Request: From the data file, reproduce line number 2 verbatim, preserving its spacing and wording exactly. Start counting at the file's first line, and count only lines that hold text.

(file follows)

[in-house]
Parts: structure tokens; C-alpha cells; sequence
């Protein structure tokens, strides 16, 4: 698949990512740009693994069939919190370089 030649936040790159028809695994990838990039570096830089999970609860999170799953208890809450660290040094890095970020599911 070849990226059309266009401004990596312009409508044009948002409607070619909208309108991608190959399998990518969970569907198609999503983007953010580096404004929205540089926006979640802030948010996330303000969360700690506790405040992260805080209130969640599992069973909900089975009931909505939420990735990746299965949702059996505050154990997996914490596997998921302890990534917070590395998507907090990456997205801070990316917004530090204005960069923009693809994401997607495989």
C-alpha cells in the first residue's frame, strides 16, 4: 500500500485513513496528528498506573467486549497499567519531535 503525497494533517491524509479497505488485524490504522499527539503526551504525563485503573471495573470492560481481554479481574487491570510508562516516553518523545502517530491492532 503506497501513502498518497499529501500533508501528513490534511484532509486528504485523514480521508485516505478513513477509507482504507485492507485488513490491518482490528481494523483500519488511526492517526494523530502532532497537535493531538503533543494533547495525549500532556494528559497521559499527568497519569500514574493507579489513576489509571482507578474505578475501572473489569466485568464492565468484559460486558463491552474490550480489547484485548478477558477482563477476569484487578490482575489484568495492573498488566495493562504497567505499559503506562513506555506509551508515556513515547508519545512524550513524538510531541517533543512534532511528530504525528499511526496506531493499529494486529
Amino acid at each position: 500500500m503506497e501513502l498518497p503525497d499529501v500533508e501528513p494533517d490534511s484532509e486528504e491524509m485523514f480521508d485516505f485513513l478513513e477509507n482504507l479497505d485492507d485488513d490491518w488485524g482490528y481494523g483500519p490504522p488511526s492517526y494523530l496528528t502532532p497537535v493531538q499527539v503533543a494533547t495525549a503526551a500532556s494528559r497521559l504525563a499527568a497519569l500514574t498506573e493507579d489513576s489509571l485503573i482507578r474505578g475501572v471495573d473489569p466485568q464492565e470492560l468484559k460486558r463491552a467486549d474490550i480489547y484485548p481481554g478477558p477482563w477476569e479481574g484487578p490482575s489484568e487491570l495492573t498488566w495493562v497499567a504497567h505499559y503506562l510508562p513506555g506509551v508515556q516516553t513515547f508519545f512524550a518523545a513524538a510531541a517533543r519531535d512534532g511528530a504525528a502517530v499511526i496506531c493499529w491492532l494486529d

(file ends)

Parts: structure tokens; C-alpha cells; sequence